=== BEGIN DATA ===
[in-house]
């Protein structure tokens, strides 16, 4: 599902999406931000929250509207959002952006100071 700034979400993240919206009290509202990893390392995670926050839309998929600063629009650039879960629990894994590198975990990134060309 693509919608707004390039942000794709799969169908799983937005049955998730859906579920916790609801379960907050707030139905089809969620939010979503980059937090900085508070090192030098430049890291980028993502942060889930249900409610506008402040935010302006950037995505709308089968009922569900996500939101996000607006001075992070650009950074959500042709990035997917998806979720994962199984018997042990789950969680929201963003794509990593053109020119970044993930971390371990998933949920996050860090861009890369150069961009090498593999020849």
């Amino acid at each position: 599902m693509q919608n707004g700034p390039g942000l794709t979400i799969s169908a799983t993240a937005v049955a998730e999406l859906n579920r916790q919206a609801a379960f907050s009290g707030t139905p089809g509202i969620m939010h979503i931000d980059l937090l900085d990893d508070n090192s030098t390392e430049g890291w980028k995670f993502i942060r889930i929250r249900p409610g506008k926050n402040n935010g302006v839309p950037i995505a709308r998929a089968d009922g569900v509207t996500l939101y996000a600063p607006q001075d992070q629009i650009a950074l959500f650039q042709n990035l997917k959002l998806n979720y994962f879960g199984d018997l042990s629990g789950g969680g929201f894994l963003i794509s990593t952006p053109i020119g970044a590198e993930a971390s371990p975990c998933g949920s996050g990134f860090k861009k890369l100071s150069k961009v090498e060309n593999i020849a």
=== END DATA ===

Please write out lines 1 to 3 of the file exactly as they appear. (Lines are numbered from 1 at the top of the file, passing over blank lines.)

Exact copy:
[in-house]
């Protein structure tokens, strides 16, 4: 599902999406931000929250509207959002952006100071 700034979400993240919206009290509202990893390392995670926050839309998929600063629009650039879960629990894994590198975990990134060309 693509919608707004390039942000794709799969169908799983937005049955998730859906579920916790609801379960907050707030139905089809969620939010979503980059937090900085508070090192030098430049890291980028993502942060889930249900409610506008402040935010302006950037995505709308089968009922569900996500939101996000607006001075992070650009950074959500042709990035997917998806979720994962199984018997042990789950969680929201963003794509990593053109020119970044993930971390371990998933949920996050860090861009890369150069961009090498593999020849």
């Amino acid at each position: 599902m693509q919608n707004g700034p390039g942000l794709t979400i799969s169908a799983t993240a937005v049955a998730e999406l859906n579920r916790q919206a609801a379960f907050s009290g707030t139905p089809g509202i969620m939010h979503i931000d980059l937090l900085d990893d508070n090192s030098t390392e430049g890291w980028k995670f993502i942060r889930i929250r249900p409610g506008k926050n402040n935010g302006v839309p950037i995505a709308r998929a089968d009922g569900v509207t996500l939101y996000a600063p607006q001075d992070q629009i650009a950074l959500f650039q042709n990035l997917k959002l998806n979720y994962f879960g199984d018997l042990s629990g789950g969680g929201f894994l963003i794509s990593t952006p053109i020119g970044a590198e993930a971390s371990p975990c998933g949920s996050g990134f860090k861009k890369l100071s150069k961009v090498e060309n593999i020849a």